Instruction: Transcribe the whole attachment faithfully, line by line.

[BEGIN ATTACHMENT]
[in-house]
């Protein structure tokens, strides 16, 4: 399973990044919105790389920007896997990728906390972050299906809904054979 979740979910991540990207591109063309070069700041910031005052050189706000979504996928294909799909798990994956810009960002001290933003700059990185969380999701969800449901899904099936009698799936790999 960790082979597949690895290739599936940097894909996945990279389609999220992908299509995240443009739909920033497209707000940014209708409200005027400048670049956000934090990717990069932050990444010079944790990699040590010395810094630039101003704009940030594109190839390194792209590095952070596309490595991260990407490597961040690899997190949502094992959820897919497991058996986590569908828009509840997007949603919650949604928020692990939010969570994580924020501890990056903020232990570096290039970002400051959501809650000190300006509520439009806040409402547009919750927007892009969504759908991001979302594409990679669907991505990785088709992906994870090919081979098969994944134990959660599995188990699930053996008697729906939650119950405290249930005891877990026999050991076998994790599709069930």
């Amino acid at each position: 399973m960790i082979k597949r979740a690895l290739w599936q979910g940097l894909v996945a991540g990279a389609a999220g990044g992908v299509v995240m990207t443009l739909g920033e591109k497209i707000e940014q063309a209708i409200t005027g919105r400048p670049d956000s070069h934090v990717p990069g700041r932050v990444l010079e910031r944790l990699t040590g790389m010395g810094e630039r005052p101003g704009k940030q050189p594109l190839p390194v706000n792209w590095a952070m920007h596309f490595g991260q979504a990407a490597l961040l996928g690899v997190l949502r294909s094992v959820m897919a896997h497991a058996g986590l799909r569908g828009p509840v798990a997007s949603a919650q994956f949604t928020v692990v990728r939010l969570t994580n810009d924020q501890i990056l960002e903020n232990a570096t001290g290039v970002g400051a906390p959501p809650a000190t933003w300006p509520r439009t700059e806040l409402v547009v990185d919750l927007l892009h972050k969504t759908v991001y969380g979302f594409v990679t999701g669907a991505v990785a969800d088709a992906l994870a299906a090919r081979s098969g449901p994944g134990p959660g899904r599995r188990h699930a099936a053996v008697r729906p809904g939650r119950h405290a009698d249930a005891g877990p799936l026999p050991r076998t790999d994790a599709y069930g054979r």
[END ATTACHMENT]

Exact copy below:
[in-house]
């Protein structure tokens, strides 16, 4: 399973990044919105790389920007896997990728906390972050299906809904054979 979740979910991540990207591109063309070069700041910031005052050189706000979504996928294909799909798990994956810009960002001290933003700059990185969380999701969800449901899904099936009698799936790999 960790082979597949690895290739599936940097894909996945990279389609999220992908299509995240443009739909920033497209707000940014209708409200005027400048670049956000934090990717990069932050990444010079944790990699040590010395810094630039101003704009940030594109190839390194792209590095952070596309490595991260990407490597961040690899997190949502094992959820897919497991058996986590569908828009509840997007949603919650949604928020692990939010969570994580924020501890990056903020232990570096290039970002400051959501809650000190300006509520439009806040409402547009919750927007892009969504759908991001979302594409990679669907991505990785088709992906994870090919081979098969994944134990959660599995188990699930053996008697729906939650119950405290249930005891877990026999050991076998994790599709069930």
């Amino acid at each position: 399973m960790i082979k597949r979740a690895l290739w599936q979910g940097l894909v996945a991540g990279a389609a999220g990044g992908v299509v995240m990207t443009l739909g920033e591109k497209i707000e940014q063309a209708i409200t005027g919105r400048p670049d956000s070069h934090v990717p990069g700041r932050v990444l010079e910031r944790l990699t040590g790389m010395g810094e630039r005052p101003g704009k940030q050189p594109l190839p390194v706000n792209w590095a952070m920007h596309f490595g991260q979504a990407a490597l961040l996928g690899v997190l949502r294909s094992v959820m897919a896997h497991a058996g986590l799909r569908g828009p509840v798990a997007s949603a919650q994956f949604t928020v692990v990728r939010l969570t994580n810009d924020q501890i990056l960002e903020n232990a570096t001290g290039v970002g400051a906390p959501p809650a000190t933003w300006p509520r439009t700059e806040l409402v547009v990185d919750l927007l892009h972050k969504t759908v991001y969380g979302f594409v990679t999701g669907a991505v990785a969800d088709a992906l994870a299906a090919r081979s098969g449901p994944g134990p959660g899904r599995r188990h699930a099936a053996v008697r729906p809904g939650r119950h405290a009698d249930a005891g877990p799936l026999p050991r076998t790999d994790a599709y069930g054979r």